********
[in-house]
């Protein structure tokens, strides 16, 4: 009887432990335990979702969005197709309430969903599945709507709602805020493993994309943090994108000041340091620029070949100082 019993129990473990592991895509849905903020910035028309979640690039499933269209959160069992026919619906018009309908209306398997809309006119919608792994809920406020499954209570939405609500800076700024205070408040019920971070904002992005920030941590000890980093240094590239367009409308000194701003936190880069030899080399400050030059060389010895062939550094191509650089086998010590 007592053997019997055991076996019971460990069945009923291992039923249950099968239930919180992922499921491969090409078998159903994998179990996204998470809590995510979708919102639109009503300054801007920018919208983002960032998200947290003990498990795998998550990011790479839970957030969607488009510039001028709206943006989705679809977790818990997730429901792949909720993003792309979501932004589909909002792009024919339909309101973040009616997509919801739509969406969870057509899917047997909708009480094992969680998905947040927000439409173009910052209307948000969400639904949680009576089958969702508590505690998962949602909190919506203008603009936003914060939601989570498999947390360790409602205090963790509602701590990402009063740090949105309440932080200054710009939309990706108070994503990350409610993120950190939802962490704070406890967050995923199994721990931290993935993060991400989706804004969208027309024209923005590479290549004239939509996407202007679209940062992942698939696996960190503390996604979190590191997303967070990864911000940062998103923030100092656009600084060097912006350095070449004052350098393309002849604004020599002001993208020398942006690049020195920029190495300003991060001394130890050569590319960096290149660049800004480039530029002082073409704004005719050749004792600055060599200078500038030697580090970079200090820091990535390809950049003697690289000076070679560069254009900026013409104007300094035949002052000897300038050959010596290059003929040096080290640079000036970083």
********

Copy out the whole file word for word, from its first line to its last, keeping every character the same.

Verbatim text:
[in-house]
């Protein structure tokens, strides 16, 4: 009887432990335990979702969005197709309430969903599945709507709602805020493993994309943090994108000041340091620029070949100082 019993129990473990592991895509849905903020910035028309979640690039499933269209959160069992026919619906018009309908209306398997809309006119919608792994809920406020499954209570939405609500800076700024205070408040019920971070904002992005920030941590000890980093240094590239367009409308000194701003936190880069030899080399400050030059060389010895062939550094191509650089086998010590 007592053997019997055991076996019971460990069945009923291992039923249950099968239930919180992922499921491969090409078998159903994998179990996204998470809590995510979708919102639109009503300054801007920018919208983002960032998200947290003990498990795998998550990011790479839970957030969607488009510039001028709206943006989705679809977790818990997730429901792949909720993003792309979501932004589909909002792009024919339909309101973040009616997509919801739509969406969870057509899917047997909708009480094992969680998905947040927000439409173009910052209307948000969400639904949680009576089958969702508590505690998962949602909190919506203008603009936003914060939601989570498999947390360790409602205090963790509602701590990402009063740090949105309440932080200054710009939309990706108070994503990350409610993120950190939802962490704070406890967050995923199994721990931290993935993060991400989706804004969208027309024209923005590479290549004239939509996407202007679209940062992942698939696996960190503390996604979190590191997303967070990864911000940062998103923030100092656009600084060097912006350095070449004052350098393309002849604004020599002001993208020398942006690049020195920029190495300003991060001394130890050569590319960096290149660049800004480039530029002082073409704004005719050749004792600055060599200078500038030697580090970079200090820091990535390809950049003697690289000076070679560069254009900026013409104007300094035949002052000897300038050959010596290059003929040096080290640079000036970083």